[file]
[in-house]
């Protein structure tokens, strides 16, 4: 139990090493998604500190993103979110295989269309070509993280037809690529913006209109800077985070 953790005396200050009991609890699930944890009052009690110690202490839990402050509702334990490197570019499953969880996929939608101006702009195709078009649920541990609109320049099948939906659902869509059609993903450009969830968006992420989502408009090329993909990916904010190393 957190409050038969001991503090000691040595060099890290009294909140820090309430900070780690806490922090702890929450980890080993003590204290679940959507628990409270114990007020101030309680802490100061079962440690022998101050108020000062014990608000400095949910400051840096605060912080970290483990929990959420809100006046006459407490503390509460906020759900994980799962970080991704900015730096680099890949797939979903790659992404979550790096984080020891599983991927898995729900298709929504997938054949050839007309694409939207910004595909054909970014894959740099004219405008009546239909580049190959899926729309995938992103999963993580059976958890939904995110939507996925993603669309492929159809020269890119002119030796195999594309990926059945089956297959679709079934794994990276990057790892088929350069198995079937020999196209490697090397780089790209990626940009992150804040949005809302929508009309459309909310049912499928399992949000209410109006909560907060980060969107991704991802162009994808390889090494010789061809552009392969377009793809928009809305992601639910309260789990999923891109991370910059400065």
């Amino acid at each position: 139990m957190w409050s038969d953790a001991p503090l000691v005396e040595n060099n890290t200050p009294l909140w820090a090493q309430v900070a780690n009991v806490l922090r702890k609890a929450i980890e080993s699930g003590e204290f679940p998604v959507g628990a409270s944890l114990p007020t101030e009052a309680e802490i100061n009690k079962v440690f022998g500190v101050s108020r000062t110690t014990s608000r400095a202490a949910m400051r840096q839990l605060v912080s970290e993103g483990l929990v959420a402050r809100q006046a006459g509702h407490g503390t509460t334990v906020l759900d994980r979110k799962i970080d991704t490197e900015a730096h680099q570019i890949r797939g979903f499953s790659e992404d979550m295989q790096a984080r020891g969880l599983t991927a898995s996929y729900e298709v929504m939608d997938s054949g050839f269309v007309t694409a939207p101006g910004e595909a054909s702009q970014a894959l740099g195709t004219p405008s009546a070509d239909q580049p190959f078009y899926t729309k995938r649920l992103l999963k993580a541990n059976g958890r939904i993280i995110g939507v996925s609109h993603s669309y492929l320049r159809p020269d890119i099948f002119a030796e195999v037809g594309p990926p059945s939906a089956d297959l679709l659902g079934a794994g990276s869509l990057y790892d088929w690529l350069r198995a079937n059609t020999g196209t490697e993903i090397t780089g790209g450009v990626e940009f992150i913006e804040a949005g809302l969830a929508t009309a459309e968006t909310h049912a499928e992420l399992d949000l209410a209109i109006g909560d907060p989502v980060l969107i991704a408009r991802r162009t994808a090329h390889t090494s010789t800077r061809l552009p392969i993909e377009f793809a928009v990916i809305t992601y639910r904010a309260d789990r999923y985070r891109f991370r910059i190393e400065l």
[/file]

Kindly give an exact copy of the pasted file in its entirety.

[in-house]
């Protein structure tokens, strides 16, 4: 139990090493998604500190993103979110295989269309070509993280037809690529913006209109800077985070 953790005396200050009991609890699930944890009052009690110690202490839990402050509702334990490197570019499953969880996929939608101006702009195709078009649920541990609109320049099948939906659902869509059609993903450009969830968006992420989502408009090329993909990916904010190393 957190409050038969001991503090000691040595060099890290009294909140820090309430900070780690806490922090702890929450980890080993003590204290679940959507628990409270114990007020101030309680802490100061079962440690022998101050108020000062014990608000400095949910400051840096605060912080970290483990929990959420809100006046006459407490503390509460906020759900994980799962970080991704900015730096680099890949797939979903790659992404979550790096984080020891599983991927898995729900298709929504997938054949050839007309694409939207910004595909054909970014894959740099004219405008009546239909580049190959899926729309995938992103999963993580059976958890939904995110939507996925993603669309492929159809020269890119002119030796195999594309990926059945089956297959679709079934794994990276990057790892088929350069198995079937020999196209490697090397780089790209990626940009992150804040949005809302929508009309459309909310049912499928399992949000209410109006909560907060980060969107991704991802162009994808390889090494010789061809552009392969377009793809928009809305992601639910309260789990999923891109991370910059400065």
């Amino acid at each position: 139990m957190w409050s038969d953790a001991p503090l000691v005396e040595n060099n890290t200050p009294l909140w820090a090493q309430v900070a780690n009991v806490l922090r702890k609890a929450i980890e080993s699930g003590e204290f679940p998604v959507g628990a409270s944890l114990p007020t101030e009052a309680e802490i100061n009690k079962v440690f022998g500190v101050s108020r000062t110690t014990s608000r400095a202490a949910m400051r840096q839990l605060v912080s970290e993103g483990l929990v959420a402050r809100q006046a006459g509702h407490g503390t509460t334990v906020l759900d994980r979110k799962i970080d991704t490197e900015a730096h680099q570019i890949r797939g979903f499953s790659e992404d979550m295989q790096a984080r020891g969880l599983t991927a898995s996929y729900e298709v929504m939608d997938s054949g050839f269309v007309t694409a939207p101006g910004e595909a054909s702009q970014a894959l740099g195709t004219p405008s009546a070509d239909q580049p190959f078009y899926t729309k995938r649920l992103l999963k993580a541990n059976g958890r939904i993280i995110g939507v996925s609109h993603s669309y492929l320049r159809p020269d890119i099948f002119a030796e195999v037809g594309p990926p059945s939906a089956d297959l679709l659902g079934a794994g990276s869509l990057y790892d088929w690529l350069r198995a079937n059609t020999g196209t490697e993903i090397t780089g790209g450009v990626e940009f992150i913006e804040a949005g809302l969830a929508t009309a459309e968006t909310h049912a499928e992420l399992d949000l209410a209109i109006g909560d907060p989502v980060l969107i991704a408009r991802r162009t994808a090329h390889t090494s010789t800077r061809l552009p392969i993909e377009f793809a928009v990916i809305t992601y639910r904010a309260d789990r999923y985070r891109f991370r910059i190393e400065l």